Then the daemons caught up with them, flooding in behind the Skitarii charge – or had it been a retreat?  She knew this without turning as the screaming suddenly ramped up, accompanied by the bubbling laughter of the pinks and the crackle of feeding flames.  Turning anyway, she was in time to see a flock of the shrieking airborne daemons already in full dive, their wide fin-wings rippling, their tapered tusks pointing her way.  They would have skewered Elpis and everyone else in the vicinity, exposed as they still were, had not the red-tinted spherical capsule reappeared, drifting lazily from the corner of her eye to interpose itself.  She heard the voice of Astraios once more, this time as an echoing resonance that seemed to speak directly to her frightened soul.  Distantly she noticed a mass of faces, Skitarius and bird-masked cultist both, turn with her to stare up at the levitating ball.

“Attend: Unnecessary Evil is to be abhorred.  The object of this worship has malfunctioned, is malfunction, thus the worship is malfunction in itself.  The object of the true faith is sublime; so then must be the practice of that faith.  Behold the error of your ways: Access to Sacred Knowledge is Denied.”

With that the daemonic beasts stopped dead in the air, colliding with an immovable barrier that splintered their tusks on contact.  They all kept going, moving too fast to turn aside, and the sudden enforced deceleration crushed and spread their flat bodies wide across the invisible shield, painting the air above the Fabraxians with a splatter pattern of ichor whose distribution suggested the top of a dome.  Cultist bullets ricocheted, likewise repelled.  Elpis felt a renewed, resurgent tide of faith rise up inside her.  Her ears popped repeatedly as order was imposed, the red sphere seeming to grow ever larger, as if to challenge the purple moon.  The gabbling tide of daemons were cringing back from the power it emanated.  Astraios stood with them even here, albeit vicariously, with the rest of himself at an alarmingly distant remove.  His practised mind-impulse puppetry of a single psychic head could hold even such terrors as these at bay, and even while he fought to close the portal had he found time to save their lives.  She wondered how he was faring with his red planet so far out of alignment, yet the timely actions of the Magos were proof enough for her: the Deus Mechanicus stood with them still.  Then the birds began to sing – softly at first but soon growing in volume, drowning all other sounds in their warbling chorus as if a hidden dial were being turned.  Time slowed nearly to a standstill as one of the burning chariots slid painfully into view.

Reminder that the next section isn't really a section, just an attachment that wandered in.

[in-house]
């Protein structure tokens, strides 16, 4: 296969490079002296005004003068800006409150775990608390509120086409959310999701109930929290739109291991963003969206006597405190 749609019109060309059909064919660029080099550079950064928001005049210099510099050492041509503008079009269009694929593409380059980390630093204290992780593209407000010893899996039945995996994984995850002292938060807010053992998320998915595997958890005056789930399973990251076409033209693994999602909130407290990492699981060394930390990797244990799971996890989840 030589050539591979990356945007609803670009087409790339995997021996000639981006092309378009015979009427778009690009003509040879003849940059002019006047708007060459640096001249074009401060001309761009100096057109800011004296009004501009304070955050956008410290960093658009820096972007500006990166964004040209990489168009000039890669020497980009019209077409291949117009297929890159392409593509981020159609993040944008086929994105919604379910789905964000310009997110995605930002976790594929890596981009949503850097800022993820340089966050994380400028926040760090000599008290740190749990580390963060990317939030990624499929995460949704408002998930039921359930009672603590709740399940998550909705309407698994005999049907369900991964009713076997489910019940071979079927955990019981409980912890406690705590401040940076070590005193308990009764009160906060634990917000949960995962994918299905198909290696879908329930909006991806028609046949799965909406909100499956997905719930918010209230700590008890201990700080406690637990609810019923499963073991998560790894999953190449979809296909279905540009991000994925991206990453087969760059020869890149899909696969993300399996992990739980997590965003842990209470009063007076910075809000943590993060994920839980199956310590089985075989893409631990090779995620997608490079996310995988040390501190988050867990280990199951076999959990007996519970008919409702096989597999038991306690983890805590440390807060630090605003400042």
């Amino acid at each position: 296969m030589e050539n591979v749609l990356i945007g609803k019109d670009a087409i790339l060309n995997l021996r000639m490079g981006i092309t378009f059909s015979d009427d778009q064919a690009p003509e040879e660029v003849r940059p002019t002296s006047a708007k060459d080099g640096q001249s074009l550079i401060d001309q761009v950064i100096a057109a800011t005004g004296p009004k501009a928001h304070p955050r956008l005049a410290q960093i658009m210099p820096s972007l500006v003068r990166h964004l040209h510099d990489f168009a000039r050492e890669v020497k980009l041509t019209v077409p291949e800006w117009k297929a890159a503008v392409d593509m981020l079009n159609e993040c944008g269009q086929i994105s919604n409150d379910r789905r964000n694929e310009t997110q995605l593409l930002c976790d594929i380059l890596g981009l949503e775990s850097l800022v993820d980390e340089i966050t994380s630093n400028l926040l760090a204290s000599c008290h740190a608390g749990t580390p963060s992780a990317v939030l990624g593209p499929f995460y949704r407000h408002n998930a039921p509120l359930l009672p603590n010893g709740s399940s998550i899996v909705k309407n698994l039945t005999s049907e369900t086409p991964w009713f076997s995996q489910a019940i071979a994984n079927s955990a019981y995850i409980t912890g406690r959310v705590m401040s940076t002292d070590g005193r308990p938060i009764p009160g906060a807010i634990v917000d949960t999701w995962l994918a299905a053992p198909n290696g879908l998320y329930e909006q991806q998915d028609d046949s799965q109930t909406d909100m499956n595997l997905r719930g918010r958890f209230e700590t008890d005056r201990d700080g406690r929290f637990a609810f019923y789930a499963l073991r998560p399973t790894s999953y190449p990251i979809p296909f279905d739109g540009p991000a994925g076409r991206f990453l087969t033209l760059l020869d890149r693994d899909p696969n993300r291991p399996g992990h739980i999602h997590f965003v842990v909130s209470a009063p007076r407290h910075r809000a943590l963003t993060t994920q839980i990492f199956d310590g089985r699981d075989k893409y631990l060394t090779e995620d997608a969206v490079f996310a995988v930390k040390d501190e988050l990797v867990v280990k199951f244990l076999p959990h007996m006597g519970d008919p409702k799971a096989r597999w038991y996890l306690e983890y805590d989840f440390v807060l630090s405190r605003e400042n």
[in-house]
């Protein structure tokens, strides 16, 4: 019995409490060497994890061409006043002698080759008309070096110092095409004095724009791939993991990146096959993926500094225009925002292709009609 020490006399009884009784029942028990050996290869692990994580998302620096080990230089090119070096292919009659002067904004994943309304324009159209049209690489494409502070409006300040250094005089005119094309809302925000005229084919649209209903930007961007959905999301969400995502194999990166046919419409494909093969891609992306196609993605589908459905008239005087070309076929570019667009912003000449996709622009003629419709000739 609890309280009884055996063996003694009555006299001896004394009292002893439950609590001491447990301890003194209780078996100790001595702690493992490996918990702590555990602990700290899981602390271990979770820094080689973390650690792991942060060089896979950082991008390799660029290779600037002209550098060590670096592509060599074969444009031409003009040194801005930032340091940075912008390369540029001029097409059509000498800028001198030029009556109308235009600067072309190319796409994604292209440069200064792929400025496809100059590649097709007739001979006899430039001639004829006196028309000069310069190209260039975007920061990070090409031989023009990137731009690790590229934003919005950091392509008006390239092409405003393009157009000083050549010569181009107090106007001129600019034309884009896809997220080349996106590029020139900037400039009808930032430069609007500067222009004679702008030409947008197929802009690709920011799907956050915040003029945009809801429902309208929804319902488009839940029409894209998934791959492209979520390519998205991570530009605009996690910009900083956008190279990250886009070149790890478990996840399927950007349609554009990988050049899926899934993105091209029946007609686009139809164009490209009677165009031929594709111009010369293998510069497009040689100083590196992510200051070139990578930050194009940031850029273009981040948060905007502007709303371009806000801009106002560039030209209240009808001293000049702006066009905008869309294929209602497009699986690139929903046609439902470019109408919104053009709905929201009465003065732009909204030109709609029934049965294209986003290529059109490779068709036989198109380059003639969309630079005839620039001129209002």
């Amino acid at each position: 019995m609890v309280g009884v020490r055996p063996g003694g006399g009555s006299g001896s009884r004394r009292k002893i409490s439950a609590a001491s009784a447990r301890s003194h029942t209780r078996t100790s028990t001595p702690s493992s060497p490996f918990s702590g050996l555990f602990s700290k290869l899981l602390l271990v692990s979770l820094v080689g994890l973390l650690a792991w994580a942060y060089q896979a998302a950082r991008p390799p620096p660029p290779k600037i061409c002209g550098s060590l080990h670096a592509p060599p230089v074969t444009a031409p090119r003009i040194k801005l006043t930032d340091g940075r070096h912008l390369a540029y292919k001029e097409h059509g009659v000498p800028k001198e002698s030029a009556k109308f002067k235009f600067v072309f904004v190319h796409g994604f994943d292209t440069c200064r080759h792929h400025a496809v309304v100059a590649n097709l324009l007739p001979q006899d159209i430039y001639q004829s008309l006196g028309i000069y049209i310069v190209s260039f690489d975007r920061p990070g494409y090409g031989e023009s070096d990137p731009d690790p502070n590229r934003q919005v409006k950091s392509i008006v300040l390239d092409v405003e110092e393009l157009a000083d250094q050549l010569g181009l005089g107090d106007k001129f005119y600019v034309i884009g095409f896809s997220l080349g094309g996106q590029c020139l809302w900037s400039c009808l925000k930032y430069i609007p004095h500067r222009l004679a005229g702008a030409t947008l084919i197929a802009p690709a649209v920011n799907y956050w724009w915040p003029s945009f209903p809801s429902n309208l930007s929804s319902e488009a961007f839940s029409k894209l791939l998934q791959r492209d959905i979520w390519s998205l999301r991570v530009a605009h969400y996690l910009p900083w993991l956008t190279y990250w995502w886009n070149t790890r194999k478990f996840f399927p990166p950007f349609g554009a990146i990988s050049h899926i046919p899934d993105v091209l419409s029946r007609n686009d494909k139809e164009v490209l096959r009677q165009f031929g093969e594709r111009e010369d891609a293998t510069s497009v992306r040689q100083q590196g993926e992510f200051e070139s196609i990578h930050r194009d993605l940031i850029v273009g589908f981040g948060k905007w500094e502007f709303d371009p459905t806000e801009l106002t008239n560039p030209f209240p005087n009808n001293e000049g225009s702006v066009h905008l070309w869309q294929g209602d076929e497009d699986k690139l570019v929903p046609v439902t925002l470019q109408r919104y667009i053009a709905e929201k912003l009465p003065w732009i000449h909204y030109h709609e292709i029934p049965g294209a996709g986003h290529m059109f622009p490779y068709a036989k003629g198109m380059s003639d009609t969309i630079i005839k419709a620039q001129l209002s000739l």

Untethered by gravity, dragged by two of the screaming daemons, the living comet traversed the black sky towards them.  It came speeding along the same trajectory as those Astraios had just slain, a pennant of variegated fire trailing behind it like a stolen rainbow, and as it drew closer Elpis could make out something of its construction, or lack thereof.  The main body of the eldritch vehicle consisted of a golden disc that bristled with underslung hooks and blades, curving up from benneath it to surround the rider on every side.  Ropes of warpfire coiled around the warp-beasts’ undulating tails and a burning corona of the same surrounding the whole assembly, as if the chariot were primarily composed of the flame itself.  No human could ever have ridden the irrational conveyance, however altered they might have been.  The rider was a pink-skinned daemon, taller than its lesser cousins, bedecked with a mismatched assortment of amulets and bangles in a pantomime of mortal ostentation.  Its avian head stood proud of its shoulders and it brandished a golden staff using two of its four long arms, as if in direct mockery of Astraios, down to the icon of Tzeentch which surmounted the implement.  Its beak was brutally downward-curved, a carrion eater’s tool.  It hooted and screeched at them as the chariot bore down, words barely intelligible through its obvious excitement as it drew back a free hand and hurled a scintillating spear of sky-blue flame.

“Ah-ah-ah!  Sacred knowings are for the Weaver, not for the little flesh-flies all snared up in the Weave.  Clowns and jesters, performers you are, whose jokes are all on you!  The birds don’t sing for your sake; they laugh, they laugh, they laugh…”